Analysis: 12,000 extra schools places needed in 2018
While 1,300 extra teaching posts are due next year, 550 of them will simply keep pace with demographic growth
The population bulge is set to continue into our creaking third-level sector. That’s why €367m has been allocated for capital projects for the higher education sector between 2018 and 2021
South Kildare, like many parts of Dublin’s rapidly-expanding commuter belt, is under acute pressure. The swelling population around Newbridge and beyond means many second-level schools are at capacity, leaving parents worried about where to send their children.
The population climbed at a rate of 140 per cent of the State’s overall growth rate in the five-year period between the 2011 census and 2016 census. The proportion of 13- to 18-year-olds has jumped by 16 per cent in that time, and is set to climb by a further 25 per cent over the next five years.
“School places are running out,” says Paula Carroll, spokeswoman for a campaign group seeking an Educate Together secondary school for the area. “By current projections over 400 young children won’t have any place to go when they finish primary school in nine year’s time.”
In many ways the challenges of making sure there are enough school places to catch up with our growing population is one of the biggest – though often hidden – challenges facing the education system.
This week’s budget has dedicated €745 million to capital projects next year. The bulk of this money will go to creating an additional 12,000 schools places and a further 3,000 replacement places next year, along with acquiring new sites for school buildings.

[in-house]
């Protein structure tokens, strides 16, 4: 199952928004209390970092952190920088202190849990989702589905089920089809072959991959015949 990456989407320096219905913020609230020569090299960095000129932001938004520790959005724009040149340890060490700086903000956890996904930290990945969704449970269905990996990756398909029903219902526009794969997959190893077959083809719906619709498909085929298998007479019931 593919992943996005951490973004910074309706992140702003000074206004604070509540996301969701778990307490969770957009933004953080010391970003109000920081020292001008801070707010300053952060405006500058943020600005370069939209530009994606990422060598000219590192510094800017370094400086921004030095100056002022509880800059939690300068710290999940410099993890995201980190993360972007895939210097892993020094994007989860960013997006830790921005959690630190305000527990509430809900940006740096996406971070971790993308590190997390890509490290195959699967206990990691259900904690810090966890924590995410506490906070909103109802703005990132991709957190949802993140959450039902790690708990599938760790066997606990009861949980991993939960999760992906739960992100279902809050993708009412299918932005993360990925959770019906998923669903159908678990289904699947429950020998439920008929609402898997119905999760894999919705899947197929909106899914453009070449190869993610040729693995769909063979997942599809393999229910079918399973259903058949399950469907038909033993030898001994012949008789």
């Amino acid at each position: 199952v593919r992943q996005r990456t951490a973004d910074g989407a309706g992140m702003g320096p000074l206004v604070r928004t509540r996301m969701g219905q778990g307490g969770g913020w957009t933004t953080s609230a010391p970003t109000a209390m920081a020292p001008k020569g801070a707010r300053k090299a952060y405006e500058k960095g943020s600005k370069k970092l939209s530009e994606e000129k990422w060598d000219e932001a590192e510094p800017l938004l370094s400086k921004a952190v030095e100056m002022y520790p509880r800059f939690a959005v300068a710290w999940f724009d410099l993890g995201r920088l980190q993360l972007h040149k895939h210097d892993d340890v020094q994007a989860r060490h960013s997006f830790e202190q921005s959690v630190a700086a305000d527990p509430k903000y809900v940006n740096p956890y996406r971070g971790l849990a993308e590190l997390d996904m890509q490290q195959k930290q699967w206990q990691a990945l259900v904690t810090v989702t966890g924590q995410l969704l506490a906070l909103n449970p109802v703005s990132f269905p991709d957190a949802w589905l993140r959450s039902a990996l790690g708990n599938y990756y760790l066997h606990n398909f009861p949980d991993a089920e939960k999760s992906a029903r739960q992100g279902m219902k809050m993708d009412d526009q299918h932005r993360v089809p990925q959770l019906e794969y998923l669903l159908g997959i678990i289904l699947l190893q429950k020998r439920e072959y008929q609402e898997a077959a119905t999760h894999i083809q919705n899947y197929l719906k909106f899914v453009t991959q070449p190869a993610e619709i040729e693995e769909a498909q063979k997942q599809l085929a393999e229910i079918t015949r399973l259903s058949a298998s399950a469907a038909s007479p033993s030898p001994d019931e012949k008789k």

New schools, of course, require staff. While some 1,300 additional teaching posts are due to come on-stream next year, almost 550 of them will be to simply keep pace with demographic growth.
The remainder will be used to ease overcrowding at primary level, along with the restoration of some guidance counselling posts and additional teachers for special needs. And that’s just primary and secondary.
The population bulge is set to continue into our creaking third-level sector, which is already under acute pressure. That’s why €367 million has been allocated for capital projects for the higher education sector between 2018 and 2021.
This is in addition to €200 million worth of projects which are being selected to progress as part of a public-private partnership programme for the higher education sector.
The Department of Education says this will allow for a “new programme of infrastructure renewal”, focused on large-scale refurbishment and replacement projects which are essential to “expand capacity, address health and safety issues, and/or improve quality in areas of key skills needs”.
The department, to its credit, has been doing an impressive job of keeping pace with our growing population at primary and secondary level – but third-level is under real pressure.
All signs are that there will be a few years before there is respite from demographic growth pressures.
The primary population is on course to peak next year, matching the highest level recorded since the baby boom of the 1980s.
The second-level population, meanwhile, is set to reach a record high of 416,000 by 2025.
Population projections beyond a four or five-year period, however, can be difficult to project given migration flows and fertility rates, which have been falling gradually since peaking in 2010, but are projected to even out soon, relieving pressure on the system.
None of this, however, will be of much comfort to parents in south Kildare and others places whose children are stuck on lengthy waiting lists for secondary schools.